In the morning I come to you
like a baby sparrow—my eyes
can’t see straight. Where is our son?
What does it mean to be a woman or person
or bird or bed or falling chunk
of sky? When you go,
in the heat of the night, the sound
of my voice is a hammer
sticking an empty metal barrel.
Even the crocodiles
are reverent. I think,
this is what God feels: lonely,
afraid of his own sound.
I am unhappy with the way
my stomach wants you.
I am unhappy with the things
my hands do—curl around each other,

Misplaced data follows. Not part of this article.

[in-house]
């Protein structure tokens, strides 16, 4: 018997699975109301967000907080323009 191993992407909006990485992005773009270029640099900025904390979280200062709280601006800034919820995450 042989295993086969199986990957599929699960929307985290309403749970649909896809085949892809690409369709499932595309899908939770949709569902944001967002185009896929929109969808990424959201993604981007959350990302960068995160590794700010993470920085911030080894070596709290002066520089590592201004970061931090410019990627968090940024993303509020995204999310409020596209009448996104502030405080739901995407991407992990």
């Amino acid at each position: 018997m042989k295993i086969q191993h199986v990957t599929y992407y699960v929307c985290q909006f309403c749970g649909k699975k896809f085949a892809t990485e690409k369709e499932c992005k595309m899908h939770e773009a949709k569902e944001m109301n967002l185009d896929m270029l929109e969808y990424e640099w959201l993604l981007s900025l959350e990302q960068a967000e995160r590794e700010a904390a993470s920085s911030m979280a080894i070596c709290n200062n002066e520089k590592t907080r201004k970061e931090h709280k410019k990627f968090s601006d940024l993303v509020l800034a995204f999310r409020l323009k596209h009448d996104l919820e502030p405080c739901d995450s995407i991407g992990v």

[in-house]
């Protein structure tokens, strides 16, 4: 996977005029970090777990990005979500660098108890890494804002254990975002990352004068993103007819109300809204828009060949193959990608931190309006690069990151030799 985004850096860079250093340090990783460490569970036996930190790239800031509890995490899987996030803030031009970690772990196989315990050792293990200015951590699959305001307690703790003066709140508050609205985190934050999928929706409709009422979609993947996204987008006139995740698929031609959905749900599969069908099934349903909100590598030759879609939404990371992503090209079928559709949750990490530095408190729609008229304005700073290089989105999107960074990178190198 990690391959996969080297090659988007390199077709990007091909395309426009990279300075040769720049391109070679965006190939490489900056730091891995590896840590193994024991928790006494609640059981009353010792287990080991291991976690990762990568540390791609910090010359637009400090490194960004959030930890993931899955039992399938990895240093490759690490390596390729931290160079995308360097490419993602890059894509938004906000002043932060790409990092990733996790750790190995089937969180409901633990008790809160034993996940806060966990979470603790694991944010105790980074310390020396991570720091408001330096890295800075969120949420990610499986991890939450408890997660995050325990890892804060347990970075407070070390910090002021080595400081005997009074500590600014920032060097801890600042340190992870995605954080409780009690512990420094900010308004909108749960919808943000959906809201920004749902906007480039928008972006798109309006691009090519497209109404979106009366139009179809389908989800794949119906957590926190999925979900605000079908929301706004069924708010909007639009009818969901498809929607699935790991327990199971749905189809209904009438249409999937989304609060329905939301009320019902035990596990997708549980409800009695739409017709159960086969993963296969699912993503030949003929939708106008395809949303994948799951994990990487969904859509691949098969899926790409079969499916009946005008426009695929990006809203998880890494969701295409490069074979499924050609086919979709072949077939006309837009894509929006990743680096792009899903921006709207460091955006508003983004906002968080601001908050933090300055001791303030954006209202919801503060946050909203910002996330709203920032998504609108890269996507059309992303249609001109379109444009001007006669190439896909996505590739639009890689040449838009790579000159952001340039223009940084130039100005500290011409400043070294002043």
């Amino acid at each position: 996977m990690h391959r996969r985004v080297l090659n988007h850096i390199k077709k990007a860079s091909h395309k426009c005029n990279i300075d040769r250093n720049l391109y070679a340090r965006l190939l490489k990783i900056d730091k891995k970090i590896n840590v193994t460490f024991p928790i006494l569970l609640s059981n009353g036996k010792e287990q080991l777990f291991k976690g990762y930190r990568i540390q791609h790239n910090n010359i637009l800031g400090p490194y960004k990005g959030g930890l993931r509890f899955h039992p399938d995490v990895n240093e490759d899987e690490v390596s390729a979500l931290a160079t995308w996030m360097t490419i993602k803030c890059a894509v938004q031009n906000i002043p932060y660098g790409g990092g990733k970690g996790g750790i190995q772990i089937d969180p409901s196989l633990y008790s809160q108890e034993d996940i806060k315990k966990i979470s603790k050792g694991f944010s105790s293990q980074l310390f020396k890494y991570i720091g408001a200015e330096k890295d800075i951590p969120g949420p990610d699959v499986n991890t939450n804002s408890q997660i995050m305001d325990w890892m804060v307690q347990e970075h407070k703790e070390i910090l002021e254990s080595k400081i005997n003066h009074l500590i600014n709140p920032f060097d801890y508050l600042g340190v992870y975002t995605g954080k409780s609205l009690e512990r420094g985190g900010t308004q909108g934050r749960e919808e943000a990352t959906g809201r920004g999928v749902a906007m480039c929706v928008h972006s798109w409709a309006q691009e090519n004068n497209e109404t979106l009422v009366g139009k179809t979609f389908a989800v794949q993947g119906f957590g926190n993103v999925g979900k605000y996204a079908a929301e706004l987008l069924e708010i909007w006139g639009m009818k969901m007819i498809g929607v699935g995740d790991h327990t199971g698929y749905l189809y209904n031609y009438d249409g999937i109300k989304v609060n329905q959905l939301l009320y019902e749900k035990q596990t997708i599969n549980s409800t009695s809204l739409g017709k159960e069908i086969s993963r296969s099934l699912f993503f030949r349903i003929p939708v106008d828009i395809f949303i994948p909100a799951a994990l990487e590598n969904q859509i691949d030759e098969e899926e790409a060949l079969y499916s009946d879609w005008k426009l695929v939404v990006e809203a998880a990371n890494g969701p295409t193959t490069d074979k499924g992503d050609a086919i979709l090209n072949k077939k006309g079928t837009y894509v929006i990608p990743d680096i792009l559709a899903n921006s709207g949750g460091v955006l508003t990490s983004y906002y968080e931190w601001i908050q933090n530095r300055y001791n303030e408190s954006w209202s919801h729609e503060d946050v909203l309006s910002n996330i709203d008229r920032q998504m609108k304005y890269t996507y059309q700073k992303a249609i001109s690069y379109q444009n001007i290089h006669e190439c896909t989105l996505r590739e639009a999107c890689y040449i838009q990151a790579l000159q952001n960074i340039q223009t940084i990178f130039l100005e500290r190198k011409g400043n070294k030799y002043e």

shiver. Ache. Look at the hundreds
of bones on the back
of my palm. This could be
a broken wing.
Sara Moore Wagner is the Cincinnati based author of the chapbook Hooked Through (Five Oaks Press, 2017). Her poetry has appeared in many journals and anthologies including Gulf Stream, Gigantic Sequins, Stirring, Reservoir, The Wide Shore, The Pittsburgh Poetry Review, and Arsenic Lobster, among others. She has been nominated for a Pushcart prize, and was a recent finalist for the Tishman Review’s Edna St Vincent Millay Prize. Find her at www.saramoorewagner.com.